SAN JUAN, Puerto Rico (CNS) — Puerto Rican Catholics have been quite outspoken against same-sex marriage, but their voices were not as strong during or after a massive outdoor same-sex wedding ceremony supported by government.
Sixty-four of the 73 same-sex couples scheduled to take vows attended the event held at Paseo de la Princesa mall in old San Juan Aug. 16, the day a severe months-long drought broke with heavy rain throughout the island.
Among hundreds of supporters who braved the weather, only a handful of people carried small signs in opposition to the event.
Bishop Daniel Fernandez Torres of Arecibo was the only church official to speak out against the event.
“Today is a sad day for Puerto Rican society. Moved by love and compassion for our neighbor, it is necessary to remember to all that homosexual acts are intrinsically disordered,” said Bishop Fernandez said in a brief statement. “They are contrary to natural law.”
Archbishop Roberto Gonzalez Nieves of San Juan had expressed his views on the issue before the wedding ceremony.
“Same-sex marriage destroys the richness of the complementary qualities of the sexes and deprives progeny of the paternal or maternal figure,” said the archbishop in a press release from the Puerto Rican Bishops Conference.
“Marriage and family are not the makings of governors or judges, but of the consciousness of early beings of the human species who populated earth after a long and millenary evolution process.”
The Catholic Church teaches marriage is between a man and a woman and that sex outside marriage is a sin. At the same time, the church upholds the human dignity of all people.
Back in March, Archbishop Gonzalez had called for a referendum on same-sex marriage to counter a “dictatorial imposition on the state’s part.” He was referring to Puerto Rico Gov. Alejandro Garcia Padilla’s proposed civil code amendment to legalize same-sex marriage.
“We want a society that welcomes, accompanies, loves and protects the legitimate rights of its homosexual, lesbian, bisexual, transsexual and transgender sons and daughters,” he said. “This does not justify their union being analogous to man-woman marriage, the only union able to pass on life and to reflect the Creator’s will.”
The same-sex wedding ceremony was performed by dozens of pastors from a wide range of religions and spiritual movements as well as civil celebrants.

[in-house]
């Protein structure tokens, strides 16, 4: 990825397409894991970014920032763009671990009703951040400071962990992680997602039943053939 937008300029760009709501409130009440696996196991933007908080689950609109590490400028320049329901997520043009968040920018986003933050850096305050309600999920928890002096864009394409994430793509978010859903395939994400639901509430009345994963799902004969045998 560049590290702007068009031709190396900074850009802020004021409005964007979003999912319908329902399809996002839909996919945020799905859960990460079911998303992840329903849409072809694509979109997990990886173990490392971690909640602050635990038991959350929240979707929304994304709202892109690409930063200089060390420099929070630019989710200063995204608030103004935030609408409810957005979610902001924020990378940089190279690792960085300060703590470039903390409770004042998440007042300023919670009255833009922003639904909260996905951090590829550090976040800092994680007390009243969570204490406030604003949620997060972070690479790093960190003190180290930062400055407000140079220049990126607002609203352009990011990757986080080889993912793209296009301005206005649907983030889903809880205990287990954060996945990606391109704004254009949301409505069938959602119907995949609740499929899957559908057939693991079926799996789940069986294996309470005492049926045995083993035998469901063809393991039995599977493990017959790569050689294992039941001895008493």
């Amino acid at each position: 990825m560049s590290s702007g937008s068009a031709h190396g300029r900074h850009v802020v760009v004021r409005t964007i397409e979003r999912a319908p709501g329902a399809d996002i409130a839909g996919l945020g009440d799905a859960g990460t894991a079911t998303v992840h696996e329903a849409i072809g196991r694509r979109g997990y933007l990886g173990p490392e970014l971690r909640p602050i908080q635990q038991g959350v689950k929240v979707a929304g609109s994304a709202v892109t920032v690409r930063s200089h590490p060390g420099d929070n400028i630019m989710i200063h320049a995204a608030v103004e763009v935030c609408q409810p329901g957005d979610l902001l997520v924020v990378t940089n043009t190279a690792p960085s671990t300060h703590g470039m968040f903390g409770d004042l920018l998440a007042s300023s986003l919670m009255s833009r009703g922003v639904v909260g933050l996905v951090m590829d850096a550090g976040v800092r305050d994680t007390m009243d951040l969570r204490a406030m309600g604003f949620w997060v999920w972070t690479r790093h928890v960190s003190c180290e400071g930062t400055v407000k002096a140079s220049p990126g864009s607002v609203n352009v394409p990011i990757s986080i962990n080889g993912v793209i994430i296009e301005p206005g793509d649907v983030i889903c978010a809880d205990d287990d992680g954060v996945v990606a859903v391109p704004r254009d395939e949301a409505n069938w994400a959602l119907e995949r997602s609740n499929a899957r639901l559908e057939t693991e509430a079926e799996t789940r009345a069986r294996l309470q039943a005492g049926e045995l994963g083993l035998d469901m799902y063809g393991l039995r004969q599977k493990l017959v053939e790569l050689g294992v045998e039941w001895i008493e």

The Revs. Albert Rivera of Mayaguez and Hector Ortiz of Manati, pastors of Iglesia Cristocentrica de Restauracion Integral, served as celebrants aided by their own husbands, Carlos Camuy and Osvaldo Zambrana, respectively. Their ministry calls itself “an open doors church serving the LGBTT (lesbian, gay, bisexual, transvestite, transsexual) community.”
“Yes, we are married to each other after 17 years together,” Rev. Rivera told Catholic News Service, “and we serve people who feel rejected, discriminated, judged by any type of discrimination at the so called traditional churches.”
He added: “We are not a religion, we are an interdenominational church composed of Catholics and Protestants from several denominations.”
This type of congregation is growing in Puerto Rico. The local LGBTT movement is supported mainly by organizations like Puerto Rico Para Todos (Puerto Rico for All) and Fundacion de Derechos Humanos de Puerto Rico (Human Rights Foundation of Puerto Rico). Para Todos was founded 12 years ago by Catholic schools graduate and internationally known gay activist Pedro Julio Serrano. Fundacion de Derechos Humanos was started by lawyer Ada Conde Vidal, who in 2014 challenged in federal court Puerto Rico’s law banning recognition of same-sex marriages performed in other U.S. jurisdictions.
The first valid same-sex wedding in Puerto Rico was held July 17 in San Juan.
After the U.S. Supreme Court ruled June 26 that marriage licenses cannot be denied to same-sex couples, Puerto Rico’s governor said the U.S. territory would comply within 15 days. Same-sex couples began applying for marriage licenses July 13.
“With charity, respect and assertiveness that typify every Christian, let’s be brave witnesses of truth about marriage and family at our homes, communities, with our children and everywhere we are,” Archbishop Gonzalez said in closing his statement. “Today, more than ever, Puerto Rico needs it.”
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